The impact factor’s ill effects on health systems work: what can WE do?

Does the impact factor have undue influence? Prof Jeffrey V. Lazarus explores the negative effects of the impact factor on health systems research, both now and in the future.

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“What’s the impact factor?”

I feel like I’ve heard this question far too many times in my career – and I’m hardly an old-timer. In the 15 years since I set my sights on an advanced degree in public health, I’ve had the good fortune to co-author more than 100 articles. This has entailed a proportional number of conversations with colleagues about where to submit – with journal impact factor often grudgingly (though not always!) acknowledged as a significant consideration.

Just a few weeks ago, I was pleased to announce a new Health Systems Global member benefit that the Board of the organization worked hard to secure. Health Systems Global has formed a non-exclusive affiliation with the open-access journal BMC Health Services Research, and one of the terms is that Health Systems Global members can have publication charges reduced when they publish in any of BioMed Central’s numerous open-access journals. (Disclosure: I am a section editor of BMC Health Services Research.)

This is an exciting development for Health Systems Global, in no small part because we are committed to ensuring that resource limitations do not prevent key actors from contributing to the health systems discourse. Yet I found myself wondering if some members would be nonplussed by the news of the affiliation because BMC Health Services Research has an impact factor of ‘only’ 1.659.

A large chorus of voices from across the scientific spectrum has been expressing concerns about ‘impact factor abuse’ for several years.

The tyranny of impact factors

Since 1975, Thomson Reuters has released annual ‘impact factor’ scores for all journals indexed in its Web of Science database.

An impact factor for a journal is determined by dividing the number of citable articles published during the preceding two calendar years by the number of citations the journal garners during the same period. In other words, the current BMC Health Services Research impact factor, announced in 2014, is based on articles published in 2012 and 2013.

That’s what an impact factor is – nothing less and nothing more. But somehow over the years it has come to represent much, much more. It now towers over many people in the research community as a deeply flawed proxy for scientific value.

While some readers may be considering this issue for the first time, it is probably old hat for most. A large chorus of voices from across the scientific spectrum has been expressing concerns about ‘impact factor abuse’ for several years.

On perusing PubMed, I was struck by just how many articles and commentaries have been published on this topic in diverse medical and public health journals. In a quick unsystematic search, I identified more than 15 in the last two years alone.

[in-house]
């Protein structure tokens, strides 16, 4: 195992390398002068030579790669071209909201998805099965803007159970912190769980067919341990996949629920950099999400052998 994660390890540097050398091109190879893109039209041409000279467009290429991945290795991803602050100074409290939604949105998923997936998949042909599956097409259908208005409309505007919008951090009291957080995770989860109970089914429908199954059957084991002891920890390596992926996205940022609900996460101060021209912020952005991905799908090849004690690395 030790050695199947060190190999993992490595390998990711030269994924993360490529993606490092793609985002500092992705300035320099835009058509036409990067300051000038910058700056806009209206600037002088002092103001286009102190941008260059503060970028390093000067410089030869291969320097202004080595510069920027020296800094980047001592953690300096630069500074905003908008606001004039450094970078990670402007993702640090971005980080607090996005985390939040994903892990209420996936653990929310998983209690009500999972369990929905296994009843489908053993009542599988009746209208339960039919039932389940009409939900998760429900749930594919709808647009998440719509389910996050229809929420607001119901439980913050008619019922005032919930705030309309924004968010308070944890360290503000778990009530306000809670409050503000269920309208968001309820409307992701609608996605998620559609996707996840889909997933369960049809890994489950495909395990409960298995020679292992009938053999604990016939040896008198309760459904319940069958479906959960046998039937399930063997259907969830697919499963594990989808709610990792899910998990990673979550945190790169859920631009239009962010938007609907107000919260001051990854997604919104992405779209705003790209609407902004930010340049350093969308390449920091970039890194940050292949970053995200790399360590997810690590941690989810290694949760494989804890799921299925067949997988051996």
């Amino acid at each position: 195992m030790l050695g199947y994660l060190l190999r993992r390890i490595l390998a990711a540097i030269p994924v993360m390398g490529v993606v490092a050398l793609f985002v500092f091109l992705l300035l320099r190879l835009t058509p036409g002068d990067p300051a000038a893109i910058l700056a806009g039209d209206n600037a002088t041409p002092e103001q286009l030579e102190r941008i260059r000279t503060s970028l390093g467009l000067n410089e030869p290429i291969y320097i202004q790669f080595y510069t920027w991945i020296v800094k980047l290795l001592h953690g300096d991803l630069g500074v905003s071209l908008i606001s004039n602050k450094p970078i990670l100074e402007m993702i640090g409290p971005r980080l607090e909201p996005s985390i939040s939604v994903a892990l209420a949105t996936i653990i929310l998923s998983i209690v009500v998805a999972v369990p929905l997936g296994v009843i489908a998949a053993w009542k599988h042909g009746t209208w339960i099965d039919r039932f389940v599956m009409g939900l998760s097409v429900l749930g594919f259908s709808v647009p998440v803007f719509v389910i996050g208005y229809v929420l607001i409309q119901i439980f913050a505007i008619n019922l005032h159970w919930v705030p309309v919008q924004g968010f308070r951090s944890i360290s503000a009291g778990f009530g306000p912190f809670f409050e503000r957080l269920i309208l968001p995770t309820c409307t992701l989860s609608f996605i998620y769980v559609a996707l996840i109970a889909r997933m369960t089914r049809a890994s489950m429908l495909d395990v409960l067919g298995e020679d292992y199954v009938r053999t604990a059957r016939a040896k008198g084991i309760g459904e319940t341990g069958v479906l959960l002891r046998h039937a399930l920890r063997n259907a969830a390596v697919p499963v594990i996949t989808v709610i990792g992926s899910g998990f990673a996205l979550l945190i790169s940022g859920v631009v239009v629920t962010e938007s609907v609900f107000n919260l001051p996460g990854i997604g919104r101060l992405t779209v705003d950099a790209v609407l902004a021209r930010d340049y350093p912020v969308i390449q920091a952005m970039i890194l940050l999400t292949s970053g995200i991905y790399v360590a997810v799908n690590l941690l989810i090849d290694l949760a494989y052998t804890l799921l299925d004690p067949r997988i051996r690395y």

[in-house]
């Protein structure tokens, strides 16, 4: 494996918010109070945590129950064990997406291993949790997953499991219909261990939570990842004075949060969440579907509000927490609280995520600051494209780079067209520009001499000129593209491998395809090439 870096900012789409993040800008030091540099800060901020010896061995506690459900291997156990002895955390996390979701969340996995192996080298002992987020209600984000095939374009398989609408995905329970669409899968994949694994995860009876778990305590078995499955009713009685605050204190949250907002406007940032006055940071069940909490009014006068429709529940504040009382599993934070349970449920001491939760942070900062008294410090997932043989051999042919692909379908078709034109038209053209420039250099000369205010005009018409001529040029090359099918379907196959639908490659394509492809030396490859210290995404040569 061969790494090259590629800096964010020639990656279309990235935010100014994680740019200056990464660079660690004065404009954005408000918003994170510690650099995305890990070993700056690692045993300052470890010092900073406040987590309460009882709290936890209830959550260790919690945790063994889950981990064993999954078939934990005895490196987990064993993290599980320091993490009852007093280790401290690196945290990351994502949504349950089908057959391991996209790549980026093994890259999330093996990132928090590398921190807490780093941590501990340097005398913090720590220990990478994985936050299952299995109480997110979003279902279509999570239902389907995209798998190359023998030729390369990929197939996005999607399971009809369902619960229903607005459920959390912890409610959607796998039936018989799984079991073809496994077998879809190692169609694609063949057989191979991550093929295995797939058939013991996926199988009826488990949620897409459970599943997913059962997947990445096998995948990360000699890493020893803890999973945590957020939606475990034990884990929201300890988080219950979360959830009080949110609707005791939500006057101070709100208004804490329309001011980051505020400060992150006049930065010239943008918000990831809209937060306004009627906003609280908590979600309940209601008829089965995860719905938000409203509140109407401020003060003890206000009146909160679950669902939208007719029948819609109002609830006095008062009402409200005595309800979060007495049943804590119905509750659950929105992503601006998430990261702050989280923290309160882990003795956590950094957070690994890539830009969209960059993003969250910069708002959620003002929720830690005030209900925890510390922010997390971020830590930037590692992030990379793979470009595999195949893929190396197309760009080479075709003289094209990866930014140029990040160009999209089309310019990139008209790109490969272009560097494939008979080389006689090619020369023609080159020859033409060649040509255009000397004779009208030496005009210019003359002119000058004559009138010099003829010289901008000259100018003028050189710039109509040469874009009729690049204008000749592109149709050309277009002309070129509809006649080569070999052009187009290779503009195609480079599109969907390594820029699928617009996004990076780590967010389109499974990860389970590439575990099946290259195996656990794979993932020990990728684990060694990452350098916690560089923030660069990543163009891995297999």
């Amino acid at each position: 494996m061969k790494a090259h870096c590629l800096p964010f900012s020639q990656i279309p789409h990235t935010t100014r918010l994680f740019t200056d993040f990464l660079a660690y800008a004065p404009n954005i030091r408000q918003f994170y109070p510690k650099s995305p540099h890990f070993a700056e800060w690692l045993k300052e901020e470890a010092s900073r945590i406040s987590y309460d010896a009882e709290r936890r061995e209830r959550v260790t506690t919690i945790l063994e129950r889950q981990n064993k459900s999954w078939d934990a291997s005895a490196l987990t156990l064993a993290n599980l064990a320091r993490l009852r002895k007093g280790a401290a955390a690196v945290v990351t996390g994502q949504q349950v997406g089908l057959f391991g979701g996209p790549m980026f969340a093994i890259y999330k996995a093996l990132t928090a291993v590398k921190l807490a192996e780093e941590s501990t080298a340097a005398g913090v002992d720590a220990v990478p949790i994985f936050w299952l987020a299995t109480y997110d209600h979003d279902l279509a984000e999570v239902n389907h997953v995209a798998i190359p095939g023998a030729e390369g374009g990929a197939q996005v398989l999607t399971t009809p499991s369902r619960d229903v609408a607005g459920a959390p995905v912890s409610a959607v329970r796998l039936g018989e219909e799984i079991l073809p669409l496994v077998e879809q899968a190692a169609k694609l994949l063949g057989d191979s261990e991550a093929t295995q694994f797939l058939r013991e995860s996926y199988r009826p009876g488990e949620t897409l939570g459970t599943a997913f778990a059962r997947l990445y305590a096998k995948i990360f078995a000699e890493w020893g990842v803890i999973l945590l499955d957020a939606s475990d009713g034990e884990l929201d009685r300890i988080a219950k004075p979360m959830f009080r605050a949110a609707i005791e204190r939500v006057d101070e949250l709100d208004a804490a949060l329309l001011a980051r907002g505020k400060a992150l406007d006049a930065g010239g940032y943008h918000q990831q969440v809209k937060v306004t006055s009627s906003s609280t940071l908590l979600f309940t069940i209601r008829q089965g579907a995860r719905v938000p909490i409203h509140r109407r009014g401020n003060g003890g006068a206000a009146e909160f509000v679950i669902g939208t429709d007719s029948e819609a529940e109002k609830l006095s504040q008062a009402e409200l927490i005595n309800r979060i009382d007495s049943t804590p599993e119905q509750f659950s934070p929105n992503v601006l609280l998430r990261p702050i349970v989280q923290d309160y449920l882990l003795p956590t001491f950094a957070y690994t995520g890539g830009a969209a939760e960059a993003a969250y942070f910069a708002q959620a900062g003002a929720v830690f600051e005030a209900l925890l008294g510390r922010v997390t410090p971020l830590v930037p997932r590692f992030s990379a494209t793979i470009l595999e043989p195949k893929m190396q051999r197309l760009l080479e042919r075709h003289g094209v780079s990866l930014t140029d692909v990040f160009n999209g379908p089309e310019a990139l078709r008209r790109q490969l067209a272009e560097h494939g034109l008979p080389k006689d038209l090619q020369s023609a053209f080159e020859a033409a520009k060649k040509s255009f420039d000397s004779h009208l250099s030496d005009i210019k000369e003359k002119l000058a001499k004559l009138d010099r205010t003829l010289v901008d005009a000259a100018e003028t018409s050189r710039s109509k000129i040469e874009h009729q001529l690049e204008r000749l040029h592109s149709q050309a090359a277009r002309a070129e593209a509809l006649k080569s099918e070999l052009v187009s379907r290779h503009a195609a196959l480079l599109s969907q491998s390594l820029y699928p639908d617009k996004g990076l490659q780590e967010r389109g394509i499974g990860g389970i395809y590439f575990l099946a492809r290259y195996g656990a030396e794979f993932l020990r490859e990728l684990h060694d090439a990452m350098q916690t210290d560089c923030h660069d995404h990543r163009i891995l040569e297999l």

Many of the authors provide smart, well-informed analyses of how misuse of the impact factor is undermining science. Rather than reinvent the wheel, I refer you to two recent open-access commentaries that I found to be insightful: Causes for the Persistence of Impact Factor Mania and Thinking Beyond the Thomson Reuters ‘Impact Factor’ .

I anticipate that many people in the health systems field are concerned as a matter of principle about how the impact factor is overemphasized in various aspects of our work. After all, conflating this score with the scientific impact of any one article published in that journal threatens to undermine the pursuit of knowledge as a social good.

How can we in good conscience stand by and allow the scientific enterprise to be reduced to a chase for article scores that serve as a currency for obtaining prestige, career advancement and research funding?

How can we in good conscience stand by and allow the scientific enterprise to be reduced to a chase for article scores that serve as a currency for obtaining prestige, career advancement and research funding?

It’s not just about principles

Principle, alas, is not always enough to get us into a combative frame of mind. Those with an interest in health systems issues might find motivation in the following two self-interested considerations as well.

First, efforts to improve virtually all aspects of health system functioning require robust evidence. Policy-makers at all levels of health systems may base decisions on evidence from various specialist niches within different fields.

If misuse of the impact factor is discouraging researchers from striving to constantly redefine the cutting edge in their areas of expertise, then the evidence base guiding health system-wide decisions will suffer.

Second, health systems researchers by and large are not the researchers who are likely to be cited most frequently. Consider this: among the ten journals that a 2014 article by Qiang Lao and colleagues identified as being the top publishers of health systems research papers between 1900 and 2012, there isn’t a current impact factor score above five. To provide some points of comparison, the Lancet has an impact factor of 39.207; Nature, 42.351; and the New England Journal of Medicine, 54.420.